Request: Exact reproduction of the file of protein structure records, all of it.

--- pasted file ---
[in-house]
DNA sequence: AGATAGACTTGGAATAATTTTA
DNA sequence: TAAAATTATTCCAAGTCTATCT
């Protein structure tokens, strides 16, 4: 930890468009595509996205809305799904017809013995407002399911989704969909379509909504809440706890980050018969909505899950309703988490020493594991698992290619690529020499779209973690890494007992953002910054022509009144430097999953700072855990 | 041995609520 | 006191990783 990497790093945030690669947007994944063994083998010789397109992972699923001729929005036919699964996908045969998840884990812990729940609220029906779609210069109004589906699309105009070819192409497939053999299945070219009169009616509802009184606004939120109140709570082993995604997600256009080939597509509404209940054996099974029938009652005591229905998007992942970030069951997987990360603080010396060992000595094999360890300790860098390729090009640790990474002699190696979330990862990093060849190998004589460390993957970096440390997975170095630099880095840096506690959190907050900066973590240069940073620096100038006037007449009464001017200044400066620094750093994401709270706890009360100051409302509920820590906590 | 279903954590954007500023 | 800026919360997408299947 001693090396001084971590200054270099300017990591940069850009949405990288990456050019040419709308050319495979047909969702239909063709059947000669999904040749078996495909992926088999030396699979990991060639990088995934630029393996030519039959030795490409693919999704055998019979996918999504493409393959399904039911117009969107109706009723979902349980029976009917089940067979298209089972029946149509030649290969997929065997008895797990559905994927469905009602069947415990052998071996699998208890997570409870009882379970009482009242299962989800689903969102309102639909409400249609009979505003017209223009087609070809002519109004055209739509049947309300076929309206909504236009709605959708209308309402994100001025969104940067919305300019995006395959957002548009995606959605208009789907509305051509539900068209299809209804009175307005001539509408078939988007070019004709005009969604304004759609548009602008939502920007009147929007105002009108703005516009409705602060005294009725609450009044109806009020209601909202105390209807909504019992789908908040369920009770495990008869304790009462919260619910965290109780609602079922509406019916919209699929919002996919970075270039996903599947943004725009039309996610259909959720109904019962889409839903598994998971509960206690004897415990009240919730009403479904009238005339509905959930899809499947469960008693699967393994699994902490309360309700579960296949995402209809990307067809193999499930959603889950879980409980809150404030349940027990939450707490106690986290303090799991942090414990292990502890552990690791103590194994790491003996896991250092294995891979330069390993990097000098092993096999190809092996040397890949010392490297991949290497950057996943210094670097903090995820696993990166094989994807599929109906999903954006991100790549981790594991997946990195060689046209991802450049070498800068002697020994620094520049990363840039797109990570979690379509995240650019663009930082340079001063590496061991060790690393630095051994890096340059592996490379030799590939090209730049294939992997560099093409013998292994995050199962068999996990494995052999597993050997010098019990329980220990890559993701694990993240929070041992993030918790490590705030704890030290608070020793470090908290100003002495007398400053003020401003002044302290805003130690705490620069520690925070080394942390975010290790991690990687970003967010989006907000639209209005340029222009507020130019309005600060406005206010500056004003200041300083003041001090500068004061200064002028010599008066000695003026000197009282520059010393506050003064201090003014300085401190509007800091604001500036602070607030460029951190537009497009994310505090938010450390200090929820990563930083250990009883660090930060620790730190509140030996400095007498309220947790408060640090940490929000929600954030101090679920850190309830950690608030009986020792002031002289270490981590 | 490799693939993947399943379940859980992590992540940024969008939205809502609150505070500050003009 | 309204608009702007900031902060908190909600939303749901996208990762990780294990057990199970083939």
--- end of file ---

[in-house]
DNA sequence: AGATAGACTTGGAATAATTTTA
DNA sequence: TAAAATTATTCCAAGTCTATCT
């Protein structure tokens, strides 16, 4: 930890468009595509996205809305799904017809013995407002399911989704969909379509909504809440706890980050018969909505899950309703988490020493594991698992290619690529020499779209973690890494007992953002910054022509009144430097999953700072855990 | 041995609520 | 006191990783 990497790093945030690669947007994944063994083998010789397109992972699923001729929005036919699964996908045969998840884990812990729940609220029906779609210069109004589906699309105009070819192409497939053999299945070219009169009616509802009184606004939120109140709570082993995604997600256009080939597509509404209940054996099974029938009652005591229905998007992942970030069951997987990360603080010396060992000595094999360890300790860098390729090009640790990474002699190696979330990862990093060849190998004589460390993957970096440390997975170095630099880095840096506690959190907050900066973590240069940073620096100038006037007449009464001017200044400066620094750093994401709270706890009360100051409302509920820590906590 | 279903954590954007500023 | 800026919360997408299947 001693090396001084971590200054270099300017990591940069850009949405990288990456050019040419709308050319495979047909969702239909063709059947000669999904040749078996495909992926088999030396699979990991060639990088995934630029393996030519039959030795490409693919999704055998019979996918999504493409393959399904039911117009969107109706009723979902349980029976009917089940067979298209089972029946149509030649290969997929065997008895797990559905994927469905009602069947415990052998071996699998208890997570409870009882379970009482009242299962989800689903969102309102639909409400249609009979505003017209223009087609070809002519109004055209739509049947309300076929309206909504236009709605959708209308309402994100001025969104940067919305300019995006395959957002548009995606959605208009789907509305051509539900068209299809209804009175307005001539509408078939988007070019004709005009969604304004759609548009602008939502920007009147929007105002009108703005516009409705602060005294009725609450009044109806009020209601909202105390209807909504019992789908908040369920009770495990008869304790009462919260619910965290109780609602079922509406019916919209699929919002996919970075270039996903599947943004725009039309996610259909959720109904019962889409839903598994998971509960206690004897415990009240919730009403479904009238005339509905959930899809499947469960008693699967393994699994902490309360309700579960296949995402209809990307067809193999499930959603889950879980409980809150404030349940027990939450707490106690986290303090799991942090414990292990502890552990690791103590194994790491003996896991250092294995891979330069390993990097000098092993096999190809092996040397890949010392490297991949290497950057996943210094670097903090995820696993990166094989994807599929109906999903954006991100790549981790594991997946990195060689046209991802450049070498800068002697020994620094520049990363840039797109990570979690379509995240650019663009930082340079001063590496061991060790690393630095051994890096340059592996490379030799590939090209730049294939992997560099093409013998292994995050199962068999996990494995052999597993050997010098019990329980220990890559993701694990993240929070041992993030918790490590705030704890030290608070020793470090908290100003002495007398400053003020401003002044302290805003130690705490620069520690925070080394942390975010290790991690990687970003967010989006907000639209209005340029222009507020130019309005600060406005206010500056004003200041300083003041001090500068004061200064002028010599008066000695003026000197009282520059010393506050003064201090003014300085401190509007800091604001500036602070607030460029951190537009497009994310505090938010450390200090929820990563930083250990009883660090930060620790730190509140030996400095007498309220947790408060640090940490929000929600954030101090679920850190309830950690608030009986020792002031002289270490981590 | 490799693939993947399943379940859980992590992540940024969008939205809502609150505070500050003009 | 309204608009702007900031902060908190909600939303749901996208990762990780294990057990199970083939």